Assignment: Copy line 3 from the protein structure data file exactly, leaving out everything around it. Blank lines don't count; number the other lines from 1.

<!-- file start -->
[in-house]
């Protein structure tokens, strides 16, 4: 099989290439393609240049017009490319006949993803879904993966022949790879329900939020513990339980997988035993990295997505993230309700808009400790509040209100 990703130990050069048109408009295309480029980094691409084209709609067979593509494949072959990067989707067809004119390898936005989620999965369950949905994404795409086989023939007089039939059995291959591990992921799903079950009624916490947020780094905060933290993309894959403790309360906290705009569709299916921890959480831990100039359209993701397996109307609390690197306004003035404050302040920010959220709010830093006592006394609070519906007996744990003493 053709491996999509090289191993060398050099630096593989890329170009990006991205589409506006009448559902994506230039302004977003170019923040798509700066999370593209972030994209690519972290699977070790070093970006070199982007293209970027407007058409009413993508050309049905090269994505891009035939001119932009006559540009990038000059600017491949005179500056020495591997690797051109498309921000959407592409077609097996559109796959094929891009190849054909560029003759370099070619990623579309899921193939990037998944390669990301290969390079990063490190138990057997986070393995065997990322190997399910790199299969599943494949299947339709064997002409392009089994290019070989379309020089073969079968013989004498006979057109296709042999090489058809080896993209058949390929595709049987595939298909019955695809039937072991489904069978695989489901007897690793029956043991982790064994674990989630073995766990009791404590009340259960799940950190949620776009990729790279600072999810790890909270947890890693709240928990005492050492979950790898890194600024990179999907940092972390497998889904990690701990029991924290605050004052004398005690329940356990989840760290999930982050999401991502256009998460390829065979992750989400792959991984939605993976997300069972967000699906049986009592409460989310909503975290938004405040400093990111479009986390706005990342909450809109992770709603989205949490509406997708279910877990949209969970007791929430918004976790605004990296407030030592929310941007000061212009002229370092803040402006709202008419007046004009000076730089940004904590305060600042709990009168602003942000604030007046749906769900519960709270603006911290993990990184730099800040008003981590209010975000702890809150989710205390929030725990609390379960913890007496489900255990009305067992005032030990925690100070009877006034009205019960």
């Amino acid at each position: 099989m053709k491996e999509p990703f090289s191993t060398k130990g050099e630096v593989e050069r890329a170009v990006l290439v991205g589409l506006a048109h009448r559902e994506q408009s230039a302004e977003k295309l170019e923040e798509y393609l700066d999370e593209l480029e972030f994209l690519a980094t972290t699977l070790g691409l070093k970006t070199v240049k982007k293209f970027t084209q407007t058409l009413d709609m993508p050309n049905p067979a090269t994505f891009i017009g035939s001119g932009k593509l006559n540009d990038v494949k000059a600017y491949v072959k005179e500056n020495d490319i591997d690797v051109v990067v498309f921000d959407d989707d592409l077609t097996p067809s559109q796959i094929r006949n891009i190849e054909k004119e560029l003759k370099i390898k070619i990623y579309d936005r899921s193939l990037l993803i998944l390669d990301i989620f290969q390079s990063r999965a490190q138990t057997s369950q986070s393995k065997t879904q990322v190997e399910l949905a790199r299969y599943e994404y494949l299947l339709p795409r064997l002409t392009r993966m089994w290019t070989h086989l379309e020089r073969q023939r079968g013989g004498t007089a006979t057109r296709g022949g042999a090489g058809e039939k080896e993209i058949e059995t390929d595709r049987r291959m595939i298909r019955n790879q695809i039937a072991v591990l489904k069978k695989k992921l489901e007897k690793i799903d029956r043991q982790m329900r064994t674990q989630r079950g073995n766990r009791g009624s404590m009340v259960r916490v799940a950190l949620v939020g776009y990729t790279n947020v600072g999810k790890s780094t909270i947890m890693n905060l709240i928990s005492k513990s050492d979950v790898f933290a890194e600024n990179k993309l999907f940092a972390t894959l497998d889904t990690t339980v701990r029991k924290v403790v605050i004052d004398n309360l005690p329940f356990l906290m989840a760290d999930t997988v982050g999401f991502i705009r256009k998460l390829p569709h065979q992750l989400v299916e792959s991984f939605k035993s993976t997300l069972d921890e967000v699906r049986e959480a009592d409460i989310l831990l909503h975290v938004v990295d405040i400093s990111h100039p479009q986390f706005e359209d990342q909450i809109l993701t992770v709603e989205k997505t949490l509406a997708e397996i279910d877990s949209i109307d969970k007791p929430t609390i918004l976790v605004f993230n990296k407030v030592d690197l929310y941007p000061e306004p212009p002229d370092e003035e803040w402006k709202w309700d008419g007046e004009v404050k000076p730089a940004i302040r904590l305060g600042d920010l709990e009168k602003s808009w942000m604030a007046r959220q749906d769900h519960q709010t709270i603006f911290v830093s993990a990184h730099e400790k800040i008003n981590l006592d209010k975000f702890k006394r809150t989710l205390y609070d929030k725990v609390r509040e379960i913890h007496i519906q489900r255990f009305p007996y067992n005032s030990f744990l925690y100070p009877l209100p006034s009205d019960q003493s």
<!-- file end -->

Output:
């Amino acid at each position: 099989m053709k491996e999509p990703f090289s191993t060398k130990g050099e630096v593989e050069r890329a170009v990006l290439v991205g589409l506006a048109h009448r559902e994506q408009s230039a302004e977003k295309l170019e923040e798509y393609l700066d999370e593209l480029e972030f994209l690519a980094t972290t699977l070790g691409l070093k970006t070199v240049k982007k293209f970027t084209q407007t058409l009413d709609m993508p050309n049905p067979a090269t994505f891009i017009g035939s001119g932009k593509l006559n540009d990038v494949k000059a600017y491949v072959k005179e500056n020495d490319i591997d690797v051109v990067v498309f921000d959407d989707d592409l077609t097996p067809s559109q796959i094929r006949n891009i190849e054909k004119e560029l003759k370099i390898k070619i990623y579309d936005r899921s193939l990037l993803i998944l390669d990301i989620f290969q390079s990063r999965a490190q138990t057997s369950q986070s393995k065997t879904q990322v190997e399910l949905a790199r299969y599943e994404y494949l299947l339709p795409r064997l002409t392009r993966m089994w290019t070989h086989l379309e020089r073969q023939r079968g013989g004498t007089a006979t057109r296709g022949g042999a090489g058809e039939k080896e993209i058949e059995t390929d595709r049987r291959m595939i298909r019955n790879q695809i039937a072991v591990l489904k069978k695989k992921l489901e007897k690793i799903d029956r043991q982790m329900r064994t674990q989630r079950g073995n766990r009791g009624s404590m009340v259960r916490v799940a950190l949620v939020g776009y990729t790279n947020v600072g999810k790890s780094t909270i947890m890693n905060l709240i928990s005492k513990s050492d979950v790898f933290a890194e600024n990179k993309l999907f940092a972390t894959l497998d889904t990690t339980v701990r029991k924290v403790v605050i004052d004398n309360l005690p329940f356990l906290m989840a760290d999930t997988v982050g999401f991502i705009r256009k998460l390829p569709h065979q992750l989400v299916e792959s991984f939605k035993s993976t997300l069972d921890e967000v699906r049986e959480a009592d409460i989310l831990l909503h975290v938004v990295d405040i400093s990111h100039p479009q986390f706005e359209d990342q909450i809109l993701t992770v709603e989205k997505t949490l509406a997708e397996i279910d877990s949209i109307d969970k007791p929430t609390i918004l976790v605004f993230n990296k407030v030592d690197l929310y941007p000061e306004p212009p002229d370092e003035e803040w402006k709202w309700d008419g007046e004009v404050k000076p730089a940004i302040r904590l305060g600042d920010l709990e009168k602003s808009w942000m604030a007046r959220q749906d769900h519960q709010t709270i603006f911290v830093s993990a990184h730099e400790k800040i008003n981590l006592d209010k975000f702890k006394r809150t989710l205390y609070d929030k725990v609390r509040e379960i913890h007496i519906q489900r255990f009305p007996y067992n005032s030990f744990l925690y100070p009877l209100p006034s009205d019960q003493s």